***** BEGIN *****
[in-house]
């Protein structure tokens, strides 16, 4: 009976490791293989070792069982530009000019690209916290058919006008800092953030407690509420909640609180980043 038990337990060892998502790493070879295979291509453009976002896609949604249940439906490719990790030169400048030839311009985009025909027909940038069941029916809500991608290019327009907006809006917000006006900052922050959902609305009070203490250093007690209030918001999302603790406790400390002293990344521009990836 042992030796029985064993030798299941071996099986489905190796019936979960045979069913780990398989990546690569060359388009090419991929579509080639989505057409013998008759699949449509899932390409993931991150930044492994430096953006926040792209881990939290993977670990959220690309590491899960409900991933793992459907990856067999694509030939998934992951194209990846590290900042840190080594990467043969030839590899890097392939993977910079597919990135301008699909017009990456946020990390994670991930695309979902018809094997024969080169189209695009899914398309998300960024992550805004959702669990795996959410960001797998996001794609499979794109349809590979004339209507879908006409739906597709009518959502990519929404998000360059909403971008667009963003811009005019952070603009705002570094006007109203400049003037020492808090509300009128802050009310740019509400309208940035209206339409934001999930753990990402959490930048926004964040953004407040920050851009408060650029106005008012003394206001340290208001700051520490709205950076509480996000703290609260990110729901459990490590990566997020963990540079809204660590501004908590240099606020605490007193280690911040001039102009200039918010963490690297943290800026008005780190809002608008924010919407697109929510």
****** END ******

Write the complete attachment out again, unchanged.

[in-house]
């Protein structure tokens, strides 16, 4: 009976490791293989070792069982530009000019690209916290058919006008800092953030407690509420909640609180980043 038990337990060892998502790493070879295979291509453009976002896609949604249940439906490719990790030169400048030839311009985009025909027909940038069941029916809500991608290019327009907006809006917000006006900052922050959902609305009070203490250093007690209030918001999302603790406790400390002293990344521009990836 042992030796029985064993030798299941071996099986489905190796019936979960045979069913780990398989990546690569060359388009090419991929579509080639989505057409013998008759699949449509899932390409993931991150930044492994430096953006926040792209881990939290993977670990959220690309590491899960409900991933793992459907990856067999694509030939998934992951194209990846590290900042840190080594990467043969030839590899890097392939993977910079597919990135301008699909017009990456946020990390994670991930695309979902018809094997024969080169189209695009899914398309998300960024992550805004959702669990795996959410960001797998996001794609499979794109349809590979004339209507879908006409739906597709009518959502990519929404998000360059909403971008667009963003811009005019952070603009705002570094006007109203400049003037020492808090509300009128802050009310740019509400309208940035209206339409934001999930753990990402959490930048926004964040953004407040920050851009408060650029106005008012003394206001340290208001700051520490709205950076509480996000703290609260990110729901459990490590990566997020963990540079809204660590501004908590240099606020605490007193280690911040001039102009200039918010963490690297943290800026008005780190809002608008924010919407697109929510």